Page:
This is one of the most useful books I’ve read on writing. Amazon review, Writing: A User Manual
‘It’s finishing the book that counts’
As a prolific writer, David has been in demand for writing tuition classes all over the world. But time constraints mean that these days his advice is largely confined to blogs on this site and his occasional books on writing. These are designed to be practical manuals, more concerned with the hard labour of writing fiction than the theory behind it.
There are blind alleys, and ways to avoid them. There are elephant traps, and ways to sidestep them. There’s praise, and ways to parse it. There’s criticism, and ways to respond to it. And ways not to. Once the words are on the page, you step out of the office and into the jungle. You need a guide.
You need David Hewson. Lee Child
Writing A Novel with Ulysses
Ulysses is my chosen writing tool for the simple reason it works. More than ever now because it runs not just on the Mac but on iOS too, on iPads and iPhones with the latest version. Writing A Novel with Ulysses, which is precisely what it says: a guide to using the app with the express purpose of producing fiction. It covers the basics of the app and how to use it for developing a novel, from structure to revision and outlining, with a few tips on how to get the most out of a tool that manages a rare combination of simplicity and power.
It’s not an A-Z guide to Ulysses, nor do I cover some of the tasks for which the app is popular, such as writing web code. This is a book for people who want to get up to speed very quickly with Ulysses as a tool for writing fiction — and then get on with the job. There’s also a chapter on how to use Ulysses to write spec scripts for TV and film, something it’s very good at once you understand the approach.
Writing A Novel with Scrivener
This isn’t a comprehensive ‘how to master Scrivener’ guide for everyone. It’s a selective, highly personal and opinionated look at Scrivener from the point of view of an author looking to write a novel. It tackles basic structure, writing, revising and delivering a book.
So don’t expect a replacement for the Scrivener manual or the program’s excellent tutorial. It’s a focussed guide for writing fiction designed to be used with my own template for Scrivener which is available for free here. You can find Writing A Novel with Scrivener through Amazon’s Kindle sites throughout the world — and read what users think of the book there too.
Writing: A User Manual
There are lots of books about writing theory. This is one about writing practice, what it takes in the real world to get a novel finished against all the odds. When your project starts to take off you will find yourself managing a writhing tangle of ideas, possibilities and potential potholes. How do you turn your inspiration into a finished novel? Writing a User’s Manual offers practical insight into the processes that go into writing a novel, from planning to story development, research to revision and, finally, delivery in a form which will catch the eye of an agent or publisher.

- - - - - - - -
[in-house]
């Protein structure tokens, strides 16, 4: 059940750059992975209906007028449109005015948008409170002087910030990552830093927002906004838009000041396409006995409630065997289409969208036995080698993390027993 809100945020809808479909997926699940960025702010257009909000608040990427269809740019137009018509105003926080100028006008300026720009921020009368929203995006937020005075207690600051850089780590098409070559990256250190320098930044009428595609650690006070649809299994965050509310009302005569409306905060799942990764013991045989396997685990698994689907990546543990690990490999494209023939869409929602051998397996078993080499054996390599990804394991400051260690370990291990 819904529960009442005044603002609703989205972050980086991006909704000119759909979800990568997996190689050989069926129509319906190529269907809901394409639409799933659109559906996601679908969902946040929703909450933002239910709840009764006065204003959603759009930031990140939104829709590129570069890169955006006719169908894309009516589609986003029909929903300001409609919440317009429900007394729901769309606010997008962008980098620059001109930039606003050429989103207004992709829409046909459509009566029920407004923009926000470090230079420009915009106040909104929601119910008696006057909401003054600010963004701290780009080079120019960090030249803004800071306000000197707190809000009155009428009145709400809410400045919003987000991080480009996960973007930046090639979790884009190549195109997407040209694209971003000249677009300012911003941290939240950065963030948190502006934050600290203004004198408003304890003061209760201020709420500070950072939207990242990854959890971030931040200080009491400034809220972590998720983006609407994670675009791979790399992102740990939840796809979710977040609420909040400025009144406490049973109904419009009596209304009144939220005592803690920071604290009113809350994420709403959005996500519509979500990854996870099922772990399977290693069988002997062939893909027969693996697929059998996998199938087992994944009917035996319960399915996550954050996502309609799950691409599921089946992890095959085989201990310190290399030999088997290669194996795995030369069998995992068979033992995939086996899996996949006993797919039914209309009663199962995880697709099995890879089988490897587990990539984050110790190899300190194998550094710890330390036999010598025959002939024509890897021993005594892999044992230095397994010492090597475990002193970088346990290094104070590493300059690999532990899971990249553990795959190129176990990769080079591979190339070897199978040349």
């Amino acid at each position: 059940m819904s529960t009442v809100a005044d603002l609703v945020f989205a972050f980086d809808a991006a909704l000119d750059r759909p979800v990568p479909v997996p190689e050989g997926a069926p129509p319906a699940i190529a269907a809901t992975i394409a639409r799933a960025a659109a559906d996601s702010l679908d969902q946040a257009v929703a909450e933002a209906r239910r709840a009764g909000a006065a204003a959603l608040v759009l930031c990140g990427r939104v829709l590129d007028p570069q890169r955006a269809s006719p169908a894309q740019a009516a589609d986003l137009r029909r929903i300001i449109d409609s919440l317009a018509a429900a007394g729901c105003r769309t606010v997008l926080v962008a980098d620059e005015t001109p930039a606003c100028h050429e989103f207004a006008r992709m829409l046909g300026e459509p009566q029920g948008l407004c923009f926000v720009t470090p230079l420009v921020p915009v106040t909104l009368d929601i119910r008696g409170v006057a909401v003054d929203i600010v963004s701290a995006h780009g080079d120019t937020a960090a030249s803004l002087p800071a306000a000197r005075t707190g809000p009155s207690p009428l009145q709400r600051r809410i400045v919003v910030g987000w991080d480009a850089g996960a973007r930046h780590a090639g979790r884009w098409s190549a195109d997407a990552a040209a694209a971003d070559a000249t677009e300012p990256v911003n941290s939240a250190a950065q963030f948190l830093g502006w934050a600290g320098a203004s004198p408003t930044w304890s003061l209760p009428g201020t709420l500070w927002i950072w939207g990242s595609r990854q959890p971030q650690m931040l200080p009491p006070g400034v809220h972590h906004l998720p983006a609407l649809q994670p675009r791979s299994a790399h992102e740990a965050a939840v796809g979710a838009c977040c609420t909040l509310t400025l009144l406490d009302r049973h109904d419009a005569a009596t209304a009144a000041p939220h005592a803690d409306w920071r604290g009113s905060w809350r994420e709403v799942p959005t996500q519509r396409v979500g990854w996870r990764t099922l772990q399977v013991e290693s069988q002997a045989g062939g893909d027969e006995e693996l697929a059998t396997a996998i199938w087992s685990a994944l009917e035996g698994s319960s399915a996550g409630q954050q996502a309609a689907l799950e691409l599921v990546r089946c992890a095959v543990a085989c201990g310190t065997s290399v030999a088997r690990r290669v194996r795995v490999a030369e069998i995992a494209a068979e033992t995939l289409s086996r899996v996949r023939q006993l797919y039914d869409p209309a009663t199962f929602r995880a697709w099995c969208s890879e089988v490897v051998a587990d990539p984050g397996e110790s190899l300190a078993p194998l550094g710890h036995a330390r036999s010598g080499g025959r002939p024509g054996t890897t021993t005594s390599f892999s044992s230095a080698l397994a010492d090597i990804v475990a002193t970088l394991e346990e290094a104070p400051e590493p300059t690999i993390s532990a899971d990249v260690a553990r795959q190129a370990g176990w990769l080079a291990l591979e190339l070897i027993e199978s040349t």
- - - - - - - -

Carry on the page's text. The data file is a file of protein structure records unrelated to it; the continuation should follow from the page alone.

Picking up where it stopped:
You’ll learn how to get the best out of software and novel writing packages such as Scrivener, which help you view your novel not as one piece of text, but as individual linked scenes, each with their own statistics, notes and place within the novel structure. As you write, you will need to assemble the main building blocks to underpin your artistry : story structure; genre – and how that affects what you write; point of view; past, present or future tense; software for keeping a book journal to manage your ideas, research and outlining; organisation and more.
The advice contained in this book could mean the difference between finishing your novel, and a never-ending work in progress. An essential tool for writers of all kinds. With a foreword by Lee Child.
What readers think
As an amateur who didn’t study English at Oxford, I learned far more from this guide than I did from entire semester on a UEA Creative Writing module.
I had high hopes for this book, and I wasn’t disappointed. David gives some excellent advice and also provides examples to drive his point home. Very good, and I have already begun applying some of his advice to my own work. Writing an outline at the get go is definitely helping with the structure, and also pinpointing what genre it is.
This is the single most useful text I have read, including OU texts on starting to write fiction. I particularly liked the “work in progress” which is developed throughout the book as a practical example and the encouraging yet realistic tone used throughout.